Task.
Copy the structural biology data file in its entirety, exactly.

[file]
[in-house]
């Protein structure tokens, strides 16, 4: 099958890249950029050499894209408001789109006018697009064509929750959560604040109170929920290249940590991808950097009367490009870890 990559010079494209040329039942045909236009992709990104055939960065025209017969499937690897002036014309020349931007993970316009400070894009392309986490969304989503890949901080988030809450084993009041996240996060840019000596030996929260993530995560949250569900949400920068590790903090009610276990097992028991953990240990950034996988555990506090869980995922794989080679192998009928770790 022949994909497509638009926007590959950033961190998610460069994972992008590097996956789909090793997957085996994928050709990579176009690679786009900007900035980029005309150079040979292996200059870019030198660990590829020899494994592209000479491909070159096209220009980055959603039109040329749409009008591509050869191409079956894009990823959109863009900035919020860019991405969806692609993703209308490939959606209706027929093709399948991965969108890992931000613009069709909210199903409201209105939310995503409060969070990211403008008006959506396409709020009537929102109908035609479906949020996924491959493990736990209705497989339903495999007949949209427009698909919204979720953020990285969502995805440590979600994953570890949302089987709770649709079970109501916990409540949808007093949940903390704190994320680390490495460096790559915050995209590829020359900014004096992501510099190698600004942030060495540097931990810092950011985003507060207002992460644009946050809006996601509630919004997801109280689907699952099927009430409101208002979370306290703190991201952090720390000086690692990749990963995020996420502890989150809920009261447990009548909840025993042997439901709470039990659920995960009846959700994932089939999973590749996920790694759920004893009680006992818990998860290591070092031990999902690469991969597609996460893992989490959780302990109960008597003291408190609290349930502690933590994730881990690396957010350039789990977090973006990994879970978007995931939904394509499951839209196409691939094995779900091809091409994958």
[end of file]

[in-house]
């Protein structure tokens, strides 16, 4: 099958890249950029050499894209408001789109006018697009064509929750959560604040109170929920290249940590991808950097009367490009870890 990559010079494209040329039942045909236009992709990104055939960065025209017969499937690897002036014309020349931007993970316009400070894009392309986490969304989503890949901080988030809450084993009041996240996060840019000596030996929260993530995560949250569900949400920068590790903090009610276990097992028991953990240990950034996988555990506090869980995922794989080679192998009928770790 022949994909497509638009926007590959950033961190998610460069994972992008590097996956789909090793997957085996994928050709990579176009690679786009900007900035980029005309150079040979292996200059870019030198660990590829020899494994592209000479491909070159096209220009980055959603039109040329749409009008591509050869191409079956894009990823959109863009900035919020860019991405969806692609993703209308490939959606209706027929093709399948991965969108890992931000613009069709909210199903409201209105939310995503409060969070990211403008008006959506396409709020009537929102109908035609479906949020996924491959493990736990209705497989339903495999007949949209427009698909919204979720953020990285969502995805440590979600994953570890949302089987709770649709079970109501916990409540949808007093949940903390704190994320680390490495460096790559915050995209590829020359900014004096992501510099190698600004942030060495540097931990810092950011985003507060207002992460644009946050809006996601509630919004997801109280689907699952099927009430409101208002979370306290703190991201952090720390000086690692990749990963995020996420502890989150809920009261447990009548909840025993042997439901709470039990659920995960009846959700994932089939999973590749996920790694759920004893009680006992818990998860290591070092031990999902690469991969597609996460893992989490959780302990109960008597003291408190609290349930502690933590994730881990690396957010350039789990977090973006990994879970978007995931939904394509499951839209196409691939094995779900091809091409994958």